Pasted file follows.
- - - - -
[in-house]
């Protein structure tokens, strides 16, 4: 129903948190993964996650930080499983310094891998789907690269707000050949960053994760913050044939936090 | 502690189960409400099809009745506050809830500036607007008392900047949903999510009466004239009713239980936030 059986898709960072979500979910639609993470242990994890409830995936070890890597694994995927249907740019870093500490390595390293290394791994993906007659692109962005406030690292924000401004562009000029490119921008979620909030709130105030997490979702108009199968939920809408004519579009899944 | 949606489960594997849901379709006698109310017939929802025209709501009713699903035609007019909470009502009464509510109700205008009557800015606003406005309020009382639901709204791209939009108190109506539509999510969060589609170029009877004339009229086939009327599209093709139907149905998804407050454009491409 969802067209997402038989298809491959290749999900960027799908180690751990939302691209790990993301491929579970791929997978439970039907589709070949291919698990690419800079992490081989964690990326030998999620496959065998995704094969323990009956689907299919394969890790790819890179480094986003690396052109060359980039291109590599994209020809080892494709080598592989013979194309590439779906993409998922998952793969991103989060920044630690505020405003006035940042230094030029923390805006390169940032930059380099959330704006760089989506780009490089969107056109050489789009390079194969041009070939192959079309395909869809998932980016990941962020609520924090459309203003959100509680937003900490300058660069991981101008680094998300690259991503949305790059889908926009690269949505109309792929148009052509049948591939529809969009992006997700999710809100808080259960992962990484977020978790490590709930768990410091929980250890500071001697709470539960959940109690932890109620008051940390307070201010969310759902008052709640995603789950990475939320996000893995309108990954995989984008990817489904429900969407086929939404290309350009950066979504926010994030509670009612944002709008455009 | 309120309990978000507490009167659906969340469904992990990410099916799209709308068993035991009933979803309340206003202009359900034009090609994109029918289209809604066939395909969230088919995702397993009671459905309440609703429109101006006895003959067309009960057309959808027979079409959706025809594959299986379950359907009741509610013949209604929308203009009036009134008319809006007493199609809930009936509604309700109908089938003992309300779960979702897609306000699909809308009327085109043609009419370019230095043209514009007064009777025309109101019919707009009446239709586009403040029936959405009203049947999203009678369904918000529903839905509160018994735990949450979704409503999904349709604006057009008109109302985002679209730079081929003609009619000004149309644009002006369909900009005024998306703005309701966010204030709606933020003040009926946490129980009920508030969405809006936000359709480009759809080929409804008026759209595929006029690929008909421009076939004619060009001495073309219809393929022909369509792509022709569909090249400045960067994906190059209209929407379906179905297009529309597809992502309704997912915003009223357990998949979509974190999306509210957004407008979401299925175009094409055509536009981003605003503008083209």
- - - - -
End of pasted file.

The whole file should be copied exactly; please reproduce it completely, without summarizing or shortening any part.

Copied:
[in-house]
């Protein structure tokens, strides 16, 4: 129903948190993964996650930080499983310094891998789907690269707000050949960053994760913050044939936090 | 502690189960409400099809009745506050809830500036607007008392900047949903999510009466004239009713239980936030 059986898709960072979500979910639609993470242990994890409830995936070890890597694994995927249907740019870093500490390595390293290394791994993906007659692109962005406030690292924000401004562009000029490119921008979620909030709130105030997490979702108009199968939920809408004519579009899944 | 949606489960594997849901379709006698109310017939929802025209709501009713699903035609007019909470009502009464509510109700205008009557800015606003406005309020009382639901709204791209939009108190109506539509999510969060589609170029009877004339009229086939009327599209093709139907149905998804407050454009491409 969802067209997402038989298809491959290749999900960027799908180690751990939302691209790990993301491929579970791929997978439970039907589709070949291919698990690419800079992490081989964690990326030998999620496959065998995704094969323990009956689907299919394969890790790819890179480094986003690396052109060359980039291109590599994209020809080892494709080598592989013979194309590439779906993409998922998952793969991103989060920044630690505020405003006035940042230094030029923390805006390169940032930059380099959330704006760089989506780009490089969107056109050489789009390079194969041009070939192959079309395909869809998932980016990941962020609520924090459309203003959100509680937003900490300058660069991981101008680094998300690259991503949305790059889908926009690269949505109309792929148009052509049948591939529809969009992006997700999710809100808080259960992962990484977020978790490590709930768990410091929980250890500071001697709470539960959940109690932890109620008051940390307070201010969310759902008052709640995603789950990475939320996000893995309108990954995989984008990817489904429900969407086929939404290309350009950066979504926010994030509670009612944002709008455009 | 309120309990978000507490009167659906969340469904992990990410099916799209709308068993035991009933979803309340206003202009359900034009090609994109029918289209809604066939395909969230088919995702397993009671459905309440609703429109101006006895003959067309009960057309959808027979079409959706025809594959299986379950359907009741509610013949209604929308203009009036009134008319809006007493199609809930009936509604309700109908089938003992309300779960979702897609306000699909809308009327085109043609009419370019230095043209514009007064009777025309109101019919707009009446239709586009403040029936959405009203049947999203009678369904918000529903839905509160018994735990949450979704409503999904349709604006057009008109109302985002679209730079081929003609009619000004149309644009002006369909900009005024998306703005309701966010204030709606933020003040009926946490129980009920508030969405809006936000359709480009759809080929409804008026759209595929006029690929008909421009076939004619060009001495073309219809393929022909369509792509022709569909090249400045960067994906190059209209929407379906179905297009529309597809992502309704997912915003009223357990998949979509974190999306509210957004407008979401299925175009094409055509536009981003605003503008083209």